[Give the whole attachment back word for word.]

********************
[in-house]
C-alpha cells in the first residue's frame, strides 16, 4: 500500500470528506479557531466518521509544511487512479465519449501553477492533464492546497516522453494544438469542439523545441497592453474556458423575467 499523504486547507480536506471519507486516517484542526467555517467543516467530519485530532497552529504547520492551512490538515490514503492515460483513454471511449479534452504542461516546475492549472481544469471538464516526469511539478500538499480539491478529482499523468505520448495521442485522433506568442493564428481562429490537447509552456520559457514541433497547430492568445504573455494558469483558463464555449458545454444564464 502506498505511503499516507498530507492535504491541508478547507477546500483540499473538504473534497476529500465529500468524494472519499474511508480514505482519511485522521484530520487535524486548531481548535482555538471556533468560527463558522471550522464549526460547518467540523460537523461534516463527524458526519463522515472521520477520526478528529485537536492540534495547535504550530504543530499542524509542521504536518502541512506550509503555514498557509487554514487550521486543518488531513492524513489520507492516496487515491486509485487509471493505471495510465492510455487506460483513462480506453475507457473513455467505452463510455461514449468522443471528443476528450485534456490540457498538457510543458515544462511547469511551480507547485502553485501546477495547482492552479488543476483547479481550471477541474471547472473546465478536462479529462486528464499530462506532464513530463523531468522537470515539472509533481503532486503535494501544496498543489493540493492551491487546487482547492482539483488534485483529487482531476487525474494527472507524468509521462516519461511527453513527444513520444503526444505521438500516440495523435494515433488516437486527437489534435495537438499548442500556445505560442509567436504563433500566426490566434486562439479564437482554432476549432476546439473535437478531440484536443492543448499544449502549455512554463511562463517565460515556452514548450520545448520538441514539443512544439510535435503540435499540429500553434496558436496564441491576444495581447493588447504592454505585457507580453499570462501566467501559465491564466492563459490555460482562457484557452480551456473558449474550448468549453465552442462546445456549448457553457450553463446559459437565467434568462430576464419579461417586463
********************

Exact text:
[in-house]
C-alpha cells in the first residue's frame, strides 16, 4: 500500500470528506479557531466518521509544511487512479465519449501553477492533464492546497516522453494544438469542439523545441497592453474556458423575467 499523504486547507480536506471519507486516517484542526467555517467543516467530519485530532497552529504547520492551512490538515490514503492515460483513454471511449479534452504542461516546475492549472481544469471538464516526469511539478500538499480539491478529482499523468505520448495521442485522433506568442493564428481562429490537447509552456520559457514541433497547430492568445504573455494558469483558463464555449458545454444564464 502506498505511503499516507498530507492535504491541508478547507477546500483540499473538504473534497476529500465529500468524494472519499474511508480514505482519511485522521484530520487535524486548531481548535482555538471556533468560527463558522471550522464549526460547518467540523460537523461534516463527524458526519463522515472521520477520526478528529485537536492540534495547535504550530504543530499542524509542521504536518502541512506550509503555514498557509487554514487550521486543518488531513492524513489520507492516496487515491486509485487509471493505471495510465492510455487506460483513462480506453475507457473513455467505452463510455461514449468522443471528443476528450485534456490540457498538457510543458515544462511547469511551480507547485502553485501546477495547482492552479488543476483547479481550471477541474471547472473546465478536462479529462486528464499530462506532464513530463523531468522537470515539472509533481503532486503535494501544496498543489493540493492551491487546487482547492482539483488534485483529487482531476487525474494527472507524468509521462516519461511527453513527444513520444503526444505521438500516440495523435494515433488516437486527437489534435495537438499548442500556445505560442509567436504563433500566426490566434486562439479564437482554432476549432476546439473535437478531440484536443492543448499544449502549455512554463511562463517565460515556452514548450520545448520538441514539443512544439510535435503540435499540429500553434496558436496564441491576444495581447493588447504592454505585457507580453499570462501566467501559465491564466492563459490555460482562457484557452480551456473558449474550448468549453465552442462546445456549448457553457450553463446559459437565467434568462430576464419579461417586463